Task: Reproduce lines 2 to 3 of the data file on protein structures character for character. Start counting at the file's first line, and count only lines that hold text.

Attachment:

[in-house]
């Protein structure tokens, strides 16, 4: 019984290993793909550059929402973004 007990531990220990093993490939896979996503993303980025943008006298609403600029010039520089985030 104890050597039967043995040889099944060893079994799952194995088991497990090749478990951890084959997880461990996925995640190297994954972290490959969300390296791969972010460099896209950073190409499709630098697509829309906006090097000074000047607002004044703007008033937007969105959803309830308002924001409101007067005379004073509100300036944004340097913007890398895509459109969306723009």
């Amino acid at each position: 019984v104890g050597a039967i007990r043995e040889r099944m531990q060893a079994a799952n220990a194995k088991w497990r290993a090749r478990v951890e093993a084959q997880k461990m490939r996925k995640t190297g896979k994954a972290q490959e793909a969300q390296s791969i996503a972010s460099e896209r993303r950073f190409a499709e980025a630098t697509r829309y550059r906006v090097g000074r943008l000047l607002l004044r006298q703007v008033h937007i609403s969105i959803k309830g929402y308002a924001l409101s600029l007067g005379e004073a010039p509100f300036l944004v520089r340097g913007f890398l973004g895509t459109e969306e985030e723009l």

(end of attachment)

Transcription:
């Protein structure tokens, strides 16, 4: 019984290993793909550059929402973004 007990531990220990093993490939896979996503993303980025943008006298609403600029010039520089985030 104890050597039967043995040889099944060893079994799952194995088991497990090749478990951890084959997880461990996925995640190297994954972290490959969300390296791969972010460099896209950073190409499709630098697509829309906006090097000074000047607002004044703007008033937007969105959803309830308002924001409101007067005379004073509100300036944004340097913007890398895509459109969306723009």
């Amino acid at each position: 019984v104890g050597a039967i007990r043995e040889r099944m531990q060893a079994a799952n220990a194995k088991w497990r290993a090749r478990v951890e093993a084959q997880k461990m490939r996925k995640t190297g896979k994954a972290q490959e793909a969300q390296s791969i996503a972010s460099e896209r993303r950073f190409a499709e980025a630098t697509r829309y550059r906006v090097g000074r943008l000047l607002l004044r006298q703007v008033h937007i609403s969105i959803k309830g929402y308002a924001l409101s600029l007067g005379e004073a010039p509100f300036l944004v520089r340097g913007f890398l973004g895509t459109e969306e985030e723009l």